4. You’re probably going to save a lot of money.

In my past relationships, I’ve always been the type of girlfriend to really spoil her partner. I’ve always been a really hard worker, and when I’m dating someone who identifies as a man, I try my best not to conform to the bullshit notion that he is supposed to pay for everything. And let me tell you – that can be expensive! Being single allows me to save more money, as well as treat myself more. And it can do the same for you! When you want to buy a book that’s been on you to-read list for a while, you can just go and buy it. When you want that new shirt that you saw while window shopping the week before, you can go back and grab it. Not that you’re not able to do any of those things when you’re taken, but still! Everything adds up, and because you have one less birthday and anniversary gift to worry about, you have a little more cash in your pocket.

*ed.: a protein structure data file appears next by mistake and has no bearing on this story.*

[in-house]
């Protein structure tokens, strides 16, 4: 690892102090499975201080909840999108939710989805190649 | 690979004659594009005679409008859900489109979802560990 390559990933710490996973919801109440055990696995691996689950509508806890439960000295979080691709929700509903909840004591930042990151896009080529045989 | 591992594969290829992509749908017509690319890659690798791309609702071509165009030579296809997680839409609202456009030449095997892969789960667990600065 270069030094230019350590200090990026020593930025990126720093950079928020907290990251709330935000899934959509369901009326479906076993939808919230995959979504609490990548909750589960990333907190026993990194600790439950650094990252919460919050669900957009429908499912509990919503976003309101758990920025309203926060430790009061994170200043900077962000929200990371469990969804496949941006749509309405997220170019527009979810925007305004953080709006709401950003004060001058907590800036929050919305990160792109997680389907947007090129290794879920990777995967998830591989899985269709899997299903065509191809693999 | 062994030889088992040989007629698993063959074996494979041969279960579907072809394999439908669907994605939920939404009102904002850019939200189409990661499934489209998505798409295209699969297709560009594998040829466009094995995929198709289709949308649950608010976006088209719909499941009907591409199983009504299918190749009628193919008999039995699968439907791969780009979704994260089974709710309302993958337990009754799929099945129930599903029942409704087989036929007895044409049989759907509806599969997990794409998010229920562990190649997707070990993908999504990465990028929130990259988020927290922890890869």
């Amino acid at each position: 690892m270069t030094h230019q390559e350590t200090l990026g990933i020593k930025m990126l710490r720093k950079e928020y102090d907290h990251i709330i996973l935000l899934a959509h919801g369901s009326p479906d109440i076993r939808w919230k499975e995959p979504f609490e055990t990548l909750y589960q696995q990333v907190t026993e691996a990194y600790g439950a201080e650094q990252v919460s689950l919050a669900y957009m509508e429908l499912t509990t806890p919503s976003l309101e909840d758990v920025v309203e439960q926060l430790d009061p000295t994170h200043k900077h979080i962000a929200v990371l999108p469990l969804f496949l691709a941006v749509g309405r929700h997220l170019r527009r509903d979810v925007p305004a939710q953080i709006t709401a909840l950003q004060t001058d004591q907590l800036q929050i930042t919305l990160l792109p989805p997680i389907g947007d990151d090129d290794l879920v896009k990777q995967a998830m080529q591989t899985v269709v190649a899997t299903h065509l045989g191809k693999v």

5. You can enjoy the flirtatious fun of being single.

If you meet a cute boy, you can flirt it up as much as you want. If you start to crush on that girl that sits next to you in class, there’s nothing holding you back from letting her know. If you want to go out on a bunch of dates and have a hoot, you’re free to do so. You can give your number to whoever you want, and you can talk to whoever you want. There’s a lot of freedom and fun that comes from being unattached, and there comes a lot of opportunity to meet a lot of new people.

As I read through this list, I laugh a little at the fact that it kind of sounds like I’m trying to convince myself that I like being on my own. The truth of the matter is that there was a point in time when I really didn’t. I felt insecure and unloved and unsure about myself. But I am so grateful to say that I don’t feel that way anymore. I feel really, really free.

Until I meet someone who makes me want to leave the single life behind, I’m going to dance, laugh, smile, and enjoy my incredible life all on my own! Because it feels good. It really does.

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I can legally enter most of the venues within walking distance of my apartment today. Because I am legal! The big 2-1. Able to freely enter the many concerts, bars, and 21+ events that I’m constantly surrounded by in this urban life.